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Voyageurs National Park

The History of Voyageurs National Park
©2006 National Park Services Dressed in the style of a typical voyageur, a historical interpreter paddles his birchbark canoe along one of the park's waterways.

Except for a brief gold rush in the area of Rainy Lake at the end of the 19th century, which left behind a mine shaft and tailings on Bushyhead Island, the region that makes up Voyageurs National Park has always been wilderness.

First the Cree, Monsoni, Assiniboin, and then the Ojibwe paddled their canoes through the wetlands to fish, hunt, gather cranberries, and harvest wild rice. Later, during the 18th and 19th centuries, French-Canadian voyageurs, or coureur-du-bois (runners of the woods), traveled through the region in large canoes piled high with furs and trade goods. The voyageurs followed a route between northwest Canada and Montreal, often paddling their birch-bark canoes 16 or more hours a day.

Portaging, the carrying of canoes and gear to get around water that was not navigable, was the most difficult part of their lives. The annual trading route of the voyageurs included 120 separate portages. The most arduous, appropriately called Grand Portage, was a nine-mile haul over hills and through swamps.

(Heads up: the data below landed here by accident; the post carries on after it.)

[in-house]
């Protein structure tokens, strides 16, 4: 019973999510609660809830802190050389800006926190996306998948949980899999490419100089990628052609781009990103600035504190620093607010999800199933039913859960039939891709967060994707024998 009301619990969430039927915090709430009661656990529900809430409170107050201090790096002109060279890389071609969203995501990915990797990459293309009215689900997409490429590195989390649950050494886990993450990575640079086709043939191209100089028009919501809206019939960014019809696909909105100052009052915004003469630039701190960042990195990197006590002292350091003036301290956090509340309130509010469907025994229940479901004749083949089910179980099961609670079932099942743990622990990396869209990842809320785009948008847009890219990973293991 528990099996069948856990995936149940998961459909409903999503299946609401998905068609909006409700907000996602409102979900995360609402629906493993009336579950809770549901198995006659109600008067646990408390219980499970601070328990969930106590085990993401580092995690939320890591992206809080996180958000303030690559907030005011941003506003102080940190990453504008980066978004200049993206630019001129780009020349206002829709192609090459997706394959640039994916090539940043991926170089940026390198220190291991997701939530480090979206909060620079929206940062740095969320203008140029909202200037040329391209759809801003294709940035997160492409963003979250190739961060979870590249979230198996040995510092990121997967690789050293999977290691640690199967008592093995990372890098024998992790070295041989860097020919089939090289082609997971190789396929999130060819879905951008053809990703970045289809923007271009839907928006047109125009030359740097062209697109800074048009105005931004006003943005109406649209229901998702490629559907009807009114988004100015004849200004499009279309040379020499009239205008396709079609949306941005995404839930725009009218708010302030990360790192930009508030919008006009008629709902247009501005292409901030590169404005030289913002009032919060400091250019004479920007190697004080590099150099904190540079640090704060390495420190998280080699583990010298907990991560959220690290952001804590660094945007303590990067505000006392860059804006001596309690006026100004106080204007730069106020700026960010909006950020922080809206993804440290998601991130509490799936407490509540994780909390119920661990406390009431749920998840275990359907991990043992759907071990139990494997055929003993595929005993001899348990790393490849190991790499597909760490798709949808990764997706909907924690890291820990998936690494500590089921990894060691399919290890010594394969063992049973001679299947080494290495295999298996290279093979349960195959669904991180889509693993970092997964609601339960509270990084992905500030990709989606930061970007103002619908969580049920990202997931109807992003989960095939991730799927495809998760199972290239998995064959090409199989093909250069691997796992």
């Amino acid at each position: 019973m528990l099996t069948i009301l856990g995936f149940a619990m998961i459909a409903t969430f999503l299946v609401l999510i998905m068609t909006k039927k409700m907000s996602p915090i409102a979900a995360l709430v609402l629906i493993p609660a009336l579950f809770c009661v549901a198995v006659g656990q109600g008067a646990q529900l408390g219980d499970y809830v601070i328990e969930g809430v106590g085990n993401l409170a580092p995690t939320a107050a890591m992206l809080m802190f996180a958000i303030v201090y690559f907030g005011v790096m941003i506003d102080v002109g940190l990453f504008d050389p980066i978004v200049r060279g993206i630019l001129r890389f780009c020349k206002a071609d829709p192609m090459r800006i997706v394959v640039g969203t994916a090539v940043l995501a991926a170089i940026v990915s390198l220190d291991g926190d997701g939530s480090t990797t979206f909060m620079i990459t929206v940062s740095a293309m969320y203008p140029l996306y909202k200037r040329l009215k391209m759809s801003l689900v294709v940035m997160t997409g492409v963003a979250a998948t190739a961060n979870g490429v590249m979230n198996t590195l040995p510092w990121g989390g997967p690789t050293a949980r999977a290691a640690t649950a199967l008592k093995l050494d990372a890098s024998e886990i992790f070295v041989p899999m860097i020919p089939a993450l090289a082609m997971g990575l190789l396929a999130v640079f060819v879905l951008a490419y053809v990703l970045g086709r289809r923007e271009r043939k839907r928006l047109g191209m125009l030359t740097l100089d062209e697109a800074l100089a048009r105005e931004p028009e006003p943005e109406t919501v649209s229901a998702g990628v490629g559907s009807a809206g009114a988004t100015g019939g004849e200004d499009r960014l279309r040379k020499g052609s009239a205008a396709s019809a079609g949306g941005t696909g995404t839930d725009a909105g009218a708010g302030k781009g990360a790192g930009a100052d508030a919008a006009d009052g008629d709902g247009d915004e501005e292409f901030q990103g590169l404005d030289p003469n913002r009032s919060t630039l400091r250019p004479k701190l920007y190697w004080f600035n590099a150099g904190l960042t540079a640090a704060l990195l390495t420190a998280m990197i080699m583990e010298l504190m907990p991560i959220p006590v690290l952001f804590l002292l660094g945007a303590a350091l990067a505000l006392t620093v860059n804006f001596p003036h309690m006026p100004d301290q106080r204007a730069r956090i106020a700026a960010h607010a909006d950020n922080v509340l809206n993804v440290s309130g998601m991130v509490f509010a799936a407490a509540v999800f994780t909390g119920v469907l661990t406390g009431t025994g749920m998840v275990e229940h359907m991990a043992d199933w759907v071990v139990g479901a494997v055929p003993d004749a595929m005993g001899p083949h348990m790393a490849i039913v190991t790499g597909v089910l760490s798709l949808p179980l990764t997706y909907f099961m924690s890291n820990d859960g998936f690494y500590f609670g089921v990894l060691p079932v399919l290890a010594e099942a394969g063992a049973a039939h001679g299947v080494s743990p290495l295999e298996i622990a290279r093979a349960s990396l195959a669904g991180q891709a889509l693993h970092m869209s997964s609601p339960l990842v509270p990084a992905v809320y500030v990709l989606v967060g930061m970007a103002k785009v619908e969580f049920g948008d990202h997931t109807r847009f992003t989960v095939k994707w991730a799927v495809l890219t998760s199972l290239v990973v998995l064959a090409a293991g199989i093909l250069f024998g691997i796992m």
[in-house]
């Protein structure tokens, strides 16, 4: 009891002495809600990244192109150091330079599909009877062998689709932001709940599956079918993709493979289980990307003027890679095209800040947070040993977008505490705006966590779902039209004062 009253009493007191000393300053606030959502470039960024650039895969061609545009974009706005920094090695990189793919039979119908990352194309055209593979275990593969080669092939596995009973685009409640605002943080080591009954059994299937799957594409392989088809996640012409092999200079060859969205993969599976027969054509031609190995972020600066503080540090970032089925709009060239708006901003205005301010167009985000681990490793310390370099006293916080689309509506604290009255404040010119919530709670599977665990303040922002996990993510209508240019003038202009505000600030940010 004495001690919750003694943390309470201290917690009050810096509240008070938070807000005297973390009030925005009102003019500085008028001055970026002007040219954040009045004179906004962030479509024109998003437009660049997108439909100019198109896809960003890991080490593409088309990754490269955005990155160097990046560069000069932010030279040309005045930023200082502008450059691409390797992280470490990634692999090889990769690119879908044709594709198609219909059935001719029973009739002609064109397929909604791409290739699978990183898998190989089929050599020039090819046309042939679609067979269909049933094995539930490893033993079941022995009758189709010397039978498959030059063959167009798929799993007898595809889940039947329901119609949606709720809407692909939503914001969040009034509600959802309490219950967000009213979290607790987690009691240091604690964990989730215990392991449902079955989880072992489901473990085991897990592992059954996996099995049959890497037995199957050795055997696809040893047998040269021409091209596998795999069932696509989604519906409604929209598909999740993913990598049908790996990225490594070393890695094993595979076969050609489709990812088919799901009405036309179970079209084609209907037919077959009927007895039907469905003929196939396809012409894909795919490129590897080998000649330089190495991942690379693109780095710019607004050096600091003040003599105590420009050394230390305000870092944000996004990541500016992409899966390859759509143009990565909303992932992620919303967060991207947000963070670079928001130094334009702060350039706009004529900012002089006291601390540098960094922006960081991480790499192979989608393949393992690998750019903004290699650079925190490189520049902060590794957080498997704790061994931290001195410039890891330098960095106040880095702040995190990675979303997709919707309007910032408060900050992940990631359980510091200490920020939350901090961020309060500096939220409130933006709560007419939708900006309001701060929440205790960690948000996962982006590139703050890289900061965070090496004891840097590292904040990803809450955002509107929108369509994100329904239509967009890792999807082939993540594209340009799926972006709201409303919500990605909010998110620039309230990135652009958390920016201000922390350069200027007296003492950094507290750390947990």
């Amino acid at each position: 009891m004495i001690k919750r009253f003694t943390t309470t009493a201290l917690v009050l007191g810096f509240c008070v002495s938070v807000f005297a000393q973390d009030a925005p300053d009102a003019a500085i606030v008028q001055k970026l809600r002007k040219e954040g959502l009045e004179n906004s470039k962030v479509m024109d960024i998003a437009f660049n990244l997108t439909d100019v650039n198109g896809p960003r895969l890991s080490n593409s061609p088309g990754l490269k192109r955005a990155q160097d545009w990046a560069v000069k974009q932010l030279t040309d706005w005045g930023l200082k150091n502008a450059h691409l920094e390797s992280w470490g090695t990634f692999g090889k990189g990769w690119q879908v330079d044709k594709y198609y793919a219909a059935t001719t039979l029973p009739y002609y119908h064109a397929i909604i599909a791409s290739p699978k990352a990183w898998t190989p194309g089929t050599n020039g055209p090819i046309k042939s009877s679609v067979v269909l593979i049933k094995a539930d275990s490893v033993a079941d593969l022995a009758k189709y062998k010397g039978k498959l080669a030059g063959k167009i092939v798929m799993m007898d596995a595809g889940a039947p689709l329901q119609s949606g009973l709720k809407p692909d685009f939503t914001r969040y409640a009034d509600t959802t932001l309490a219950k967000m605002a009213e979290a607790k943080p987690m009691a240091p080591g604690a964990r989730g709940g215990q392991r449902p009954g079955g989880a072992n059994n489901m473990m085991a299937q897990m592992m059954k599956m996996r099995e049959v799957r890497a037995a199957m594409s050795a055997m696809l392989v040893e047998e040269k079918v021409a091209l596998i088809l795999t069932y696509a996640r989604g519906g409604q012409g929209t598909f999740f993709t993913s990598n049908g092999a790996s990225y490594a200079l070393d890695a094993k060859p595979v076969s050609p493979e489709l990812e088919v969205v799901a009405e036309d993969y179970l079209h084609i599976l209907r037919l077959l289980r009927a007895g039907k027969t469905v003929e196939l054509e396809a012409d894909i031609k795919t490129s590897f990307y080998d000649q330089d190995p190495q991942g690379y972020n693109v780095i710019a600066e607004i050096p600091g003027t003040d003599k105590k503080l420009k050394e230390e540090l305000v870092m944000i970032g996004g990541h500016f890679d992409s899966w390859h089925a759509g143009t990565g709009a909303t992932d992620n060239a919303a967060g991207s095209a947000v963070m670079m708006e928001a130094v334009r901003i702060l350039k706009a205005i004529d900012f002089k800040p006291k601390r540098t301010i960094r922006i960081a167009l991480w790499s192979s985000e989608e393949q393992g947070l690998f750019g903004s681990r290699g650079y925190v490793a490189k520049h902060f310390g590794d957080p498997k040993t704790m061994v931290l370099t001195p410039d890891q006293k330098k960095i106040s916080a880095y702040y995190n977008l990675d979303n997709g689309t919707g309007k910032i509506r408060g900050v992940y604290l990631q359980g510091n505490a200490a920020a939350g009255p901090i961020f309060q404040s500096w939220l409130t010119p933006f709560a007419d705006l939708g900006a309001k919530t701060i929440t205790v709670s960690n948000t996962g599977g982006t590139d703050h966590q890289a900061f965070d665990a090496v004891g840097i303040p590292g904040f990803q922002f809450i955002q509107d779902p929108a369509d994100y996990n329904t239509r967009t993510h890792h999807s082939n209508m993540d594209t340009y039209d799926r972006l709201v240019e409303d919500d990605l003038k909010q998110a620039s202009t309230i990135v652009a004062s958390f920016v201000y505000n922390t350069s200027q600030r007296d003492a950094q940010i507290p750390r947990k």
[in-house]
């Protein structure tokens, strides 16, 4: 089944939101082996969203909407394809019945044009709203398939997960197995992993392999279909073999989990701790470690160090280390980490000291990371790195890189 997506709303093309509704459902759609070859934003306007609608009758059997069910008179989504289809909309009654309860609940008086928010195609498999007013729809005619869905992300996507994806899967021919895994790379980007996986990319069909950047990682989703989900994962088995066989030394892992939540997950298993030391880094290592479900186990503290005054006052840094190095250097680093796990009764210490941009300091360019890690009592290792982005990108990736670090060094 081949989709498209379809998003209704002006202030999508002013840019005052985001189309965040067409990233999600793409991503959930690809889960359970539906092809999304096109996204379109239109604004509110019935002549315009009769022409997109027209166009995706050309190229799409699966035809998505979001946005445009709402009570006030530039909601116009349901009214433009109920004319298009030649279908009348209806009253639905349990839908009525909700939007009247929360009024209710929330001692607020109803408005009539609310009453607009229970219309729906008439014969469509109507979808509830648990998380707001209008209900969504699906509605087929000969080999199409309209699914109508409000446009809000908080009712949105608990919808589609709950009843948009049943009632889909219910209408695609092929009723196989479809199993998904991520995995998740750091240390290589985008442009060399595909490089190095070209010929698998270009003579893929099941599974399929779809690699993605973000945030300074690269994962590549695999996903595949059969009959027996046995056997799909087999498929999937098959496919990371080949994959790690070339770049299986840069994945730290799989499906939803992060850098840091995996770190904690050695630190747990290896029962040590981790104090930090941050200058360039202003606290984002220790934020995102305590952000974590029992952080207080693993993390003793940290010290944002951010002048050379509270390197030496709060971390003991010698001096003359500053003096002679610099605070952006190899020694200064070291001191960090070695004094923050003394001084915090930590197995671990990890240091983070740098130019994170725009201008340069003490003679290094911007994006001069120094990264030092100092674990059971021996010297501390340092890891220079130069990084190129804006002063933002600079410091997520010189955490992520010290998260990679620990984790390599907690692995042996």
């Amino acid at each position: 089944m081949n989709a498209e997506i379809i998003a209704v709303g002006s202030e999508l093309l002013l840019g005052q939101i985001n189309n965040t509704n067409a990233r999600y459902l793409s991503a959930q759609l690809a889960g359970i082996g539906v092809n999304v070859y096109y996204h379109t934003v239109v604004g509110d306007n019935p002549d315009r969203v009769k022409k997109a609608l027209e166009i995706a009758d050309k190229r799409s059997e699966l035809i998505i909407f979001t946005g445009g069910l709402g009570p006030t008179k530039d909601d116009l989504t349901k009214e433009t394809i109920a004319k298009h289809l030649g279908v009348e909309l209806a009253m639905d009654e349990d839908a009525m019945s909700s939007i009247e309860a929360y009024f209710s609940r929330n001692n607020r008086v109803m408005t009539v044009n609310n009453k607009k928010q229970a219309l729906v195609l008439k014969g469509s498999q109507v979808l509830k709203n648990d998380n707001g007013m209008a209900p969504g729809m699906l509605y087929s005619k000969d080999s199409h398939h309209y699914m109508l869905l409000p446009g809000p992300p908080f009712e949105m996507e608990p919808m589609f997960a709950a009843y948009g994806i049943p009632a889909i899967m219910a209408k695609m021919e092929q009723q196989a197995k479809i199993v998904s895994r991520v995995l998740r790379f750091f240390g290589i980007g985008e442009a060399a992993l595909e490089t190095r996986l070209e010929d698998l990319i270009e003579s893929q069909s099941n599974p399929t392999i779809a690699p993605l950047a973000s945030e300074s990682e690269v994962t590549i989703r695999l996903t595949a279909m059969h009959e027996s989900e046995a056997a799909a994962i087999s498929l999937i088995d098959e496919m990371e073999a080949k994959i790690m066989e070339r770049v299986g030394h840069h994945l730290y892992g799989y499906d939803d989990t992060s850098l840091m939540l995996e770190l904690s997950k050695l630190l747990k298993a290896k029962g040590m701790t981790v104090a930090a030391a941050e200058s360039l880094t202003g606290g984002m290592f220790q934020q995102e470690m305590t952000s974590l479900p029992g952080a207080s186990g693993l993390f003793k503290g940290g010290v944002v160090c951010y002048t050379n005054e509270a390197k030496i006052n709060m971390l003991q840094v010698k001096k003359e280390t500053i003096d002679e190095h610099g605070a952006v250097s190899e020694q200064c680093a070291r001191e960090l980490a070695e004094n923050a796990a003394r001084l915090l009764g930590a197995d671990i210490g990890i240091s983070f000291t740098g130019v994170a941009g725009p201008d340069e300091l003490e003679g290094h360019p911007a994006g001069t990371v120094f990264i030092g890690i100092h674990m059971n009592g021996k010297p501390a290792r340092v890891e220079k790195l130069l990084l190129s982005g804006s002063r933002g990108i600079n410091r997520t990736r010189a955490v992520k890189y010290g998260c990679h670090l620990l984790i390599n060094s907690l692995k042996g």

The route of the voyageurs, celebrated by the park's miles of waterways and portages, became so important that it was used to define the border between the United States and British-held territories in the treaty that put an end to the American Revolutionary War.

Land-dwellers, beware! Voyageurs National Park can't be explored properly without getting wet. But that only adds to the adventure of a trip to this scenic wilderness in northern Minnesota.

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